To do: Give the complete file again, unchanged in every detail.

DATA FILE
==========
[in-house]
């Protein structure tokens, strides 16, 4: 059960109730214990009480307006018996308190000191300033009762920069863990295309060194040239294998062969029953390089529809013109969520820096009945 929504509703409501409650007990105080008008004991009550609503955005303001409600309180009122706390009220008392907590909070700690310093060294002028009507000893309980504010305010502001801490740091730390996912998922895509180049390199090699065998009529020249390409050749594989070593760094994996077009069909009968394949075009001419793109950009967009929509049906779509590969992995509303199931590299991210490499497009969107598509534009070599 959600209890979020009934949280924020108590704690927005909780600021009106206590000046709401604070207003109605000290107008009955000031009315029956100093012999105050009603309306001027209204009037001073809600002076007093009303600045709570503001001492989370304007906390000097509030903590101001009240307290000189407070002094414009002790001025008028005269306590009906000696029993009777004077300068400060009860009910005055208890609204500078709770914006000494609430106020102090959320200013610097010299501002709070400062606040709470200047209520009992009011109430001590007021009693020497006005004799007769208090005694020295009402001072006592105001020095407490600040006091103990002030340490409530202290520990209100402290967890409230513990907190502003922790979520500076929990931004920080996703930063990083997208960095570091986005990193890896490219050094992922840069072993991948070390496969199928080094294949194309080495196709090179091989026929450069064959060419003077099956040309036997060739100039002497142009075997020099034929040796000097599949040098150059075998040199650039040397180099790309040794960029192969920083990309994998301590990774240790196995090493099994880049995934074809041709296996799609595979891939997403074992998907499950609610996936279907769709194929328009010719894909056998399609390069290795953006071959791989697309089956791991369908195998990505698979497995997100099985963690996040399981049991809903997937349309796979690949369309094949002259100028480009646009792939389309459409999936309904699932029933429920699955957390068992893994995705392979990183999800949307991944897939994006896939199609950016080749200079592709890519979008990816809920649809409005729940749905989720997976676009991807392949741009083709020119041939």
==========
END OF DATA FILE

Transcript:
[in-house]
């Protein structure tokens, strides 16, 4: 059960109730214990009480307006018996308190000191300033009762920069863990295309060194040239294998062969029953390089529809013109969520820096009945 929504509703409501409650007990105080008008004991009550609503955005303001409600309180009122706390009220008392907590909070700690310093060294002028009507000893309980504010305010502001801490740091730390996912998922895509180049390199090699065998009529020249390409050749594989070593760094994996077009069909009968394949075009001419793109950009967009929509049906779509590969992995509303199931590299991210490499497009969107598509534009070599 959600209890979020009934949280924020108590704690927005909780600021009106206590000046709401604070207003109605000290107008009955000031009315029956100093012999105050009603309306001027209204009037001073809600002076007093009303600045709570503001001492989370304007906390000097509030903590101001009240307290000189407070002094414009002790001025008028005269306590009906000696029993009777004077300068400060009860009910005055208890609204500078709770914006000494609430106020102090959320200013610097010299501002709070400062606040709470200047209520009992009011109430001590007021009693020497006005004799007769208090005694020295009402001072006592105001020095407490600040006091103990002030340490409530202290520990209100402290967890409230513990907190502003922790979520500076929990931004920080996703930063990083997208960095570091986005990193890896490219050094992922840069072993991948070390496969199928080094294949194309080495196709090179091989026929450069064959060419003077099956040309036997060739100039002497142009075997020099034929040796000097599949040098150059075998040199650039040397180099790309040794960029192969920083990309994998301590990774240790196995090493099994880049995934074809041709296996799609595979891939997403074992998907499950609610996936279907769709194929328009010719894909056998399609390069290795953006071959791989697309089956791991369908195998990505698979497995997100099985963690996040399981049991809903997937349309796979690949369309094949002259100028480009646009792939389309459409999936309904699932029933429920699955957390068992893994995705392979990183999800949307991944897939994006896939199609950016080749200079592709890519979008990816809920649809409005729940749905989720997976676009991807392949741009083709020119041939």